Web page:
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Pokorny v. Ford Motor Co.

April 30, 1990

ANNE DUFFY POKORNY, ADMINISTRATRIX OF THE ESTATE OF JOHN DUFFY, DECEASED, APPELLANT
v.
FORD MOTOR COMPANY, APPELLEE



On Appeal from the United States District Court, for the Eastern District of Pennsylvania, D.C. Civil Action No. 85-6544.

Hutchinson, Scirica and Nygaard, Circuit Judges

Author: Hutchinson

Opinion OF THE COURT

HUTCHINSON, Circuit Judge.

Anne Duffy Pokorny (Pokorny), administratrix of the estate of John Duffy (Duffy), appeals from a district court order granting summary judgment in favor of Ford Motor Company (Ford). Duffy died in a traffic accident while a passenger in a Ford van. Pokorny claims that the van was defectively designed. She contends that Ford's failure to provide adequate safety protection for passengers in its van was a design defect that subjected it to liability either in negligence or as a maker of a defective product. In particular, Pokorny alleges that the van should have been equipped with air bags, automatic seat belts or protective netting on the windows to prevent fatal injuries like those that Duffy suffered. The district court, adopting the reasoning of Kolbeck v. General Motors Corp., 702 F. Supp. 532 (E.D.Pa. 1988), held that the National Traffic and Motor Vehicle Safety Act (Safety Act), 15 U.S.C.A. § § 1381-1431 (West 1982 & Supp. 1990), and Federal Motor Vehicle Safety Standard 208 (Standard 208), 49 C.F.R. § 571.208 (1980),*fn1 impliedly pre-empted Pokorny's common law action and granted Ford's motion for summary judgment. Pokorny v. Ford Motor Co., 714 F. Supp. 739, 742 (E.D.Pa. 1989).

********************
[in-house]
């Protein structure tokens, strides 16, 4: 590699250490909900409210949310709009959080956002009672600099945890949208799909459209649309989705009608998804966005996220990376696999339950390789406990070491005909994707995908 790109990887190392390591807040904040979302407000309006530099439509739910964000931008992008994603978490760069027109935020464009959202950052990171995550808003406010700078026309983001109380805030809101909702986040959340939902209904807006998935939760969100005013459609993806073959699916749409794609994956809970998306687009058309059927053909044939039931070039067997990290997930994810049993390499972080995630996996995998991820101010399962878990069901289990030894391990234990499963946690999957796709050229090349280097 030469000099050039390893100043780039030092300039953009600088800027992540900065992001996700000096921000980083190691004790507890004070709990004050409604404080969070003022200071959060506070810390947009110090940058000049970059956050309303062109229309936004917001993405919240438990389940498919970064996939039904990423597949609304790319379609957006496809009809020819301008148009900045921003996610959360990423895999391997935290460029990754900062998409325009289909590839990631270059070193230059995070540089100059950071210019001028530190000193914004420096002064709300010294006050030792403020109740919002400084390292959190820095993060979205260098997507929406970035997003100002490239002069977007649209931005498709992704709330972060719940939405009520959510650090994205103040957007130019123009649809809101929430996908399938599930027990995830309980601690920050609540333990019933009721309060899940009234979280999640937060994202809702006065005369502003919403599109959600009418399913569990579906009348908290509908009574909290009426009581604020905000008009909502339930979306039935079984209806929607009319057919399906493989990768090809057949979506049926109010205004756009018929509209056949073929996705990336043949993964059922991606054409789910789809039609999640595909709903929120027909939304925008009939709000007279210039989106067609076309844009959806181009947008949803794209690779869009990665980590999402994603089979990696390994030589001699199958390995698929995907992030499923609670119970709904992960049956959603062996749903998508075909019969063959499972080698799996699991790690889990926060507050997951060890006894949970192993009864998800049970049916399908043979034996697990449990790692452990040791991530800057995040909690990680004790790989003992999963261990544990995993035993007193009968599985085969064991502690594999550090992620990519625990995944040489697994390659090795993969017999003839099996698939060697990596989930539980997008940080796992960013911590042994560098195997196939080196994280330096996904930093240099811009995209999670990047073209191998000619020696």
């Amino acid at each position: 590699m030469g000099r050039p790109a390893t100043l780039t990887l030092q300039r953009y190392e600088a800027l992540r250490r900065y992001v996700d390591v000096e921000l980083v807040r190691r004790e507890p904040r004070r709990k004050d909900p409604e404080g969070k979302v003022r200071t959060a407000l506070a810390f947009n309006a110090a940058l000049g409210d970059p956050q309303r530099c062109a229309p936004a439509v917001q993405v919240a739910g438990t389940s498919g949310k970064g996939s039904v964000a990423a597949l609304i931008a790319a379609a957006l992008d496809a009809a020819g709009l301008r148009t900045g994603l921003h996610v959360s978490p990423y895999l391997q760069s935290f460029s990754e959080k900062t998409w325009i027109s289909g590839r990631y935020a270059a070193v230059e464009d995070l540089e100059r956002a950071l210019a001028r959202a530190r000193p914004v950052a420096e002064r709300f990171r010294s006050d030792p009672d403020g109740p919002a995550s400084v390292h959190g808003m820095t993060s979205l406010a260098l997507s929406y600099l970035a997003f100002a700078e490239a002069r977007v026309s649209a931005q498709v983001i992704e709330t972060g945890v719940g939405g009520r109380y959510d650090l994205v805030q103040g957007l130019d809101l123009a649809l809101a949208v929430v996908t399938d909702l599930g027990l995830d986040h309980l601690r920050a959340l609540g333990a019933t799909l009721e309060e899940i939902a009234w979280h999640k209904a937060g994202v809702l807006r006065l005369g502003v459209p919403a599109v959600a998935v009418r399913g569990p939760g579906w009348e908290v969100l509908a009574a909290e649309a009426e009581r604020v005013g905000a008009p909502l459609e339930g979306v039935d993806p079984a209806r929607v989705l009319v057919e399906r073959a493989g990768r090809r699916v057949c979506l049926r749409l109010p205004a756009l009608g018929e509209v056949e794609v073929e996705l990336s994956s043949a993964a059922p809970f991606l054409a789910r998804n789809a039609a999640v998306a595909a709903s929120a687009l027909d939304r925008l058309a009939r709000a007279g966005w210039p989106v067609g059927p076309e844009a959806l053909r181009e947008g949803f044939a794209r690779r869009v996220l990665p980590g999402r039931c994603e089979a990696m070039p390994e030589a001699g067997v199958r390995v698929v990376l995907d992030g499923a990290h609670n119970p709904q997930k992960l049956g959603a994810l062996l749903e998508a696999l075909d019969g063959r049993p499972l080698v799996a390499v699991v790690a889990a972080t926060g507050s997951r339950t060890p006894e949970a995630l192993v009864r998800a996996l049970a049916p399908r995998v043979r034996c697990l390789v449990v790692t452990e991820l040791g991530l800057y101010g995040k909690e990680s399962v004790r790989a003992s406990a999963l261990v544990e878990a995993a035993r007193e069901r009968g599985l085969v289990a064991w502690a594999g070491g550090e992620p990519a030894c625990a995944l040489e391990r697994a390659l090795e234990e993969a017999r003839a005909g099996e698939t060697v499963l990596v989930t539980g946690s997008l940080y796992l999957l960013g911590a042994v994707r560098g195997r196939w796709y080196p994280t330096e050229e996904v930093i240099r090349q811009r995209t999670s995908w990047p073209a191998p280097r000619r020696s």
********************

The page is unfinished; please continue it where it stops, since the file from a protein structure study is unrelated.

To the extent that the district court's judgment was based on Pokorny's assertion that the Ford van should have been equipped with air bags or automatic seat belts, we agree that the action was pre-empted by the Safety Act and Standard 208. Common law liability arising from the failure to install these two types of passive restraint systems would present an actual conflict with certain federal statutes and regulations. However, Pokorny's action is not pre-empted to the extent that it is based on other types of passive restraints, like the protective window netting she mentions, that do not present an actual conflict with federal laws or regulations.*fn2 Because we agree with some, but not all, of the district court's pre-emption analysis, we will affirm the court's judgment with respect to pre-emption of common law liability for any design defect arising out of Ford's failure to equip its van with air bags or automatic safety belts. However, because not all design defects arising from a failure to provide passive restraints pose an actual conflict with the Safety Act or Standard 208, we will reverse the district court's judgment in part and remand on the question of whether Ford's failure to equip its van with passenger protective devices like window netting is a design defect actionable under the applicable Pennsylvania law of products liability.

I.

The facts relevant to our review of the order granting summary judgment to Ford are not in dispute. Duffy was a twenty-two year old Philadelphia police officer. He was killed in December 1983 when the 1981 model Ford Econoline police van in which he was riding collided with another police patrol car while responding to an emergency call. Duffy, a passenger in the van, was partially ejected through the passenger side window and crushed by the van when it turned over after the collision. At the time, he was not wearing the seat belt Ford had installed in the van in compliance with Standard 208.

Pokorny originally brought her action against Ford in a Pennsylvania state court. The complaint asserted numerous claims of negligence, strict liability and breach of implied warranties, all based on Ford's failure to install an appropriate passive restraint system for passengers in the 1981 van. Since there was diversity between the parties, the case was removed to the United States District Court for the Eastern District of Pennsylvania upon Ford's motion.